Learn 5 Steps To Take When You Want To Start A Running Habit

running man

Making the decision to start a running habit is something that a lot of people do. Their reasons can be quite varied, be it spending more time outdoors, getting healthier, or just having more energy. Regardless of the motivations, with the approaching New Year’s resolutions and desire to burn off holiday pounds, many folks will make the decision. Unfortunately, most will not follow through or just go out running and then either form bad habits or injure themselves. But before you buy yourself those new running shoes and a good running hydration pack, first take the necessary precautions listed below.

Keep reading to learn 5 steps you need to take BEFORE you start a running habit.

1) Schedule an appointment with your primary care physician. You might be sick of hearing how you should consult a doctor prior to starting any exercise routine, such as starting a running habit. However, just because you are physically capable of standing up and walking does not mean that you can run safely over time without injuring yourself or exacerbating prior conditions. Get the okay before you start, as well as any advice he or she has to make your running habit a success. That one meeting can keep you running once you start.

2) Find the right shoes. Slapping on any old pair of tennis shoes is not going to cut it for serious running. Visit an athletics or sporting goods store you trust to consult with the staff about the appropriate kind of footwear for your body and stride. And don’t forget that hydration pack if you’re going to be a serious runner.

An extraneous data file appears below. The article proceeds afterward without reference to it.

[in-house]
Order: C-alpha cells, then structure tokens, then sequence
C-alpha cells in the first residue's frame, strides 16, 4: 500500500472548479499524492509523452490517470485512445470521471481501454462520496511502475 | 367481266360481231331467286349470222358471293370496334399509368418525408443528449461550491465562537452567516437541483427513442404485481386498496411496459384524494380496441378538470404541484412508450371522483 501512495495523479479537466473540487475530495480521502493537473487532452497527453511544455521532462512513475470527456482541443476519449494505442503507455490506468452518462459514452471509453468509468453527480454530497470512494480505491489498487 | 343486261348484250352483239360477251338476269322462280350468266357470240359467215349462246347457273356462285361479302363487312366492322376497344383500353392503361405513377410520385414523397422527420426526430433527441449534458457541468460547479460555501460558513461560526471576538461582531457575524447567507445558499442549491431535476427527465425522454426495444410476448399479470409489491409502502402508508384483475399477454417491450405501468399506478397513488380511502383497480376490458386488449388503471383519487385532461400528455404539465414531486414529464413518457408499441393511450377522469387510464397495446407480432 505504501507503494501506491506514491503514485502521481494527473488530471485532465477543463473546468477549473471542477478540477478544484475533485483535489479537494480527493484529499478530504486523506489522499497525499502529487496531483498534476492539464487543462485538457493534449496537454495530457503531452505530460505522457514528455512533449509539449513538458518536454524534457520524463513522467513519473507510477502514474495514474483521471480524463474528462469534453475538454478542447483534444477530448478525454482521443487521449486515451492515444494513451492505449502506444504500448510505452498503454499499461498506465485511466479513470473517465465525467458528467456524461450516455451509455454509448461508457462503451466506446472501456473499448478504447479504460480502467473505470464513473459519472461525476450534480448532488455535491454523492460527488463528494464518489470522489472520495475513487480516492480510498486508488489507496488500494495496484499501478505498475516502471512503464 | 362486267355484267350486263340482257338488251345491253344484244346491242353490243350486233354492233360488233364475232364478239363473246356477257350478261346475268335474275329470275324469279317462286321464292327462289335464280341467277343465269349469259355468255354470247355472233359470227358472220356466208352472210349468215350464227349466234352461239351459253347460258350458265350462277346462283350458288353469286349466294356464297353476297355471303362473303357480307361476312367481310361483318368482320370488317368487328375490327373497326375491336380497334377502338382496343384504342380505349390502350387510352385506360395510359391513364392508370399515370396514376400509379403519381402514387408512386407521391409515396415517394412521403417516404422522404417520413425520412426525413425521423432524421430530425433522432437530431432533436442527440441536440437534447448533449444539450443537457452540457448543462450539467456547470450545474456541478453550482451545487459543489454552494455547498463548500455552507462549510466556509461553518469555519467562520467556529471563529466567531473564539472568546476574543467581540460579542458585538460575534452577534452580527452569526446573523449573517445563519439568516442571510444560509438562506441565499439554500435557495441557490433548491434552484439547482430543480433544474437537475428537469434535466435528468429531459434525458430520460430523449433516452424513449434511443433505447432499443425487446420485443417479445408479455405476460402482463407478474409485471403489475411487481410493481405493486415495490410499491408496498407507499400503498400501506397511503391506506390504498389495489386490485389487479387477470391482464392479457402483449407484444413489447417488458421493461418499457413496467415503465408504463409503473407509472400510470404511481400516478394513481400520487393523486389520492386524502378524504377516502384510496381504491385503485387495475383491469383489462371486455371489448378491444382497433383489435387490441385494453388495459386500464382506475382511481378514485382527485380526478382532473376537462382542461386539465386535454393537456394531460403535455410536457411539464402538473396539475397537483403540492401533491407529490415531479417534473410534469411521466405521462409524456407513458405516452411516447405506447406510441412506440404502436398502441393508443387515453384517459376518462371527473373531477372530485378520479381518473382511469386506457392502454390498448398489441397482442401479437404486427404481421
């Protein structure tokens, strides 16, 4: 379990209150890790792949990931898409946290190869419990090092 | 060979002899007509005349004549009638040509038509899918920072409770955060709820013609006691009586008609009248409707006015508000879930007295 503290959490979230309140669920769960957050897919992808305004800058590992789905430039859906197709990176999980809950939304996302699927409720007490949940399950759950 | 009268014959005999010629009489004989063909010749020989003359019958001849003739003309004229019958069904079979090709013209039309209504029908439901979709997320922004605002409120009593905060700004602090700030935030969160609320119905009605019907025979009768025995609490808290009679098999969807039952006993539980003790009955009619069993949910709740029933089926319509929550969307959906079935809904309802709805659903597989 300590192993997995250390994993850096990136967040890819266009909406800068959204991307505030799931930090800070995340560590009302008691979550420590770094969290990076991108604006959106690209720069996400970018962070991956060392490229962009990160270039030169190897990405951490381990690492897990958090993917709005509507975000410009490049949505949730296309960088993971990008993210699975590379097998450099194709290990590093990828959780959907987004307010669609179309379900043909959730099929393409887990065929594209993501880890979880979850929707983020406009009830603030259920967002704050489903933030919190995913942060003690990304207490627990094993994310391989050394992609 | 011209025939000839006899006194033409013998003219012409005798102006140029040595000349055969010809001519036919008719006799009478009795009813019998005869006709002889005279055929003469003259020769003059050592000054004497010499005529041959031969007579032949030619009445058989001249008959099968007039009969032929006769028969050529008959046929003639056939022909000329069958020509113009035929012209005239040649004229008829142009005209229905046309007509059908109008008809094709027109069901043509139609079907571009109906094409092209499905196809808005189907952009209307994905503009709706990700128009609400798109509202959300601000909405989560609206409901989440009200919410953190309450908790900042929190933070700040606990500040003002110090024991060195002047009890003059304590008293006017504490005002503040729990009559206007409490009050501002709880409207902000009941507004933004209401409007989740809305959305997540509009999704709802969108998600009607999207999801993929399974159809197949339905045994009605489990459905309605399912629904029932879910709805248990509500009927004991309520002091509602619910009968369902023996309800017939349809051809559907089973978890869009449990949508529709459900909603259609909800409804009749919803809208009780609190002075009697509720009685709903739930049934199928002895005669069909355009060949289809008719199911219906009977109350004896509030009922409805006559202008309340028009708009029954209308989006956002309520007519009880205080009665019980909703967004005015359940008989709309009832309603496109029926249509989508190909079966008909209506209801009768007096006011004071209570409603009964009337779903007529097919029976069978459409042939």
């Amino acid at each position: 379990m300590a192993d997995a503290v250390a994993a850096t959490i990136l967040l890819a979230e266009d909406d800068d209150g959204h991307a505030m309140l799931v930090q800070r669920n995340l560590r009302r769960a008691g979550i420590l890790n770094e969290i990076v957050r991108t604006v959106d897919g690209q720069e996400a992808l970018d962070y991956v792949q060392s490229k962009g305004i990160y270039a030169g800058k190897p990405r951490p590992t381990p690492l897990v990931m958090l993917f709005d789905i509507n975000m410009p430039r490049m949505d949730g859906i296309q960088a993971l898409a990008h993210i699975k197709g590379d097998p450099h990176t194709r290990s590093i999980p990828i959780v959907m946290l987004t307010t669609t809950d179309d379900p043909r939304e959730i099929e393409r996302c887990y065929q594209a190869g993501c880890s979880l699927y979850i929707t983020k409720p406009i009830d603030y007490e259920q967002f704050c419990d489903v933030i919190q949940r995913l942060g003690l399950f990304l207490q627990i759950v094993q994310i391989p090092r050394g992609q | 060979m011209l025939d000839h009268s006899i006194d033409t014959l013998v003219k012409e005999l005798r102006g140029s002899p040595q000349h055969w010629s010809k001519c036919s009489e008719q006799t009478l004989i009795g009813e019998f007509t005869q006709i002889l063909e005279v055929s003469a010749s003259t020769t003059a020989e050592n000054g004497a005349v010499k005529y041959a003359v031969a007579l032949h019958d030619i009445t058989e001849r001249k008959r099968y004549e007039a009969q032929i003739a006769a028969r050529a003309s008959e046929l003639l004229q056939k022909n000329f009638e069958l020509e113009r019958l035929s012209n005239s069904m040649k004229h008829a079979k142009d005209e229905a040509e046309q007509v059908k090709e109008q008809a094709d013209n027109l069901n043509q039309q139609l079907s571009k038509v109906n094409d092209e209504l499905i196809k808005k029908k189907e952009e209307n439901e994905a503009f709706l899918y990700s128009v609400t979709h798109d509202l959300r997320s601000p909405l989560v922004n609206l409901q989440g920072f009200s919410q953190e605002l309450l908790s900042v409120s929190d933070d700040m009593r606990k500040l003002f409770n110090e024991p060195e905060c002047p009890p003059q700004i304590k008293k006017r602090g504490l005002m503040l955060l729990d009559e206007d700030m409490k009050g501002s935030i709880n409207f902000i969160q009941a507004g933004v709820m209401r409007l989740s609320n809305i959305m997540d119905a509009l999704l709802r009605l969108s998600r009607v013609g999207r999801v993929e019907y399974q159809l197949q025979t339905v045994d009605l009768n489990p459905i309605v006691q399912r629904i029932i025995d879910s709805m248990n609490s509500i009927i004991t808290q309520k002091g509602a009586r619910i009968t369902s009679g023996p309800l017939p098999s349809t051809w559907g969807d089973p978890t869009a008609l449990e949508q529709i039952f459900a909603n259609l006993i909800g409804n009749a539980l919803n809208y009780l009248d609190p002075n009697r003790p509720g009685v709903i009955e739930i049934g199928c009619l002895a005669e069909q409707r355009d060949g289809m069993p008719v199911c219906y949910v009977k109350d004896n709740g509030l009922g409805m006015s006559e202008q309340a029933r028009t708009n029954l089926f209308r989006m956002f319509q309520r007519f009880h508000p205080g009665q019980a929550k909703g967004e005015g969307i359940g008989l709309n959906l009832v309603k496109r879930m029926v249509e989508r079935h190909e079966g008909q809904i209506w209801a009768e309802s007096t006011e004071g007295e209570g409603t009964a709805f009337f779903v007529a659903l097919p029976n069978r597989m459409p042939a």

3) Choose a route. It might seem like fun to just freestyle your runs, but if you happen to go down unfamiliar streets or paths, you might get lost. Worse yet, you could run out of energy to get back to your home or car. Planned routes do let you determine in advance how far you want to run.

4) Practice the two-minute rule. You might not feel like running every day. Rather than motivate yourself to go the whole distance, just run for two minutes. If today is not a good running day for whatever reason, you’ll know by then. In most cases, the anxiety and resistance in your mind will dissipate by then and you’ll go on to run more.

5) Run with a friend. Setting a joint goal of a 5k within a set amount of months is a fun thing for two people to do, even if it is a run/walk race.

Have fun with your new running habit!

Getting fit and staying healthy

I am a fairly intelligent person. I know that excercising and eating healthy is great for my body. Yet, eating right and working out is something that is so hard for me to do regularly. Now, I’m not grossly overweight or obese my any means. But I’m carrying around about 20 extra pounds. I don’t want to get super skinny by any means, cause women should have curves, otherwise they look like men. So, I know I need to work on this.

Exercise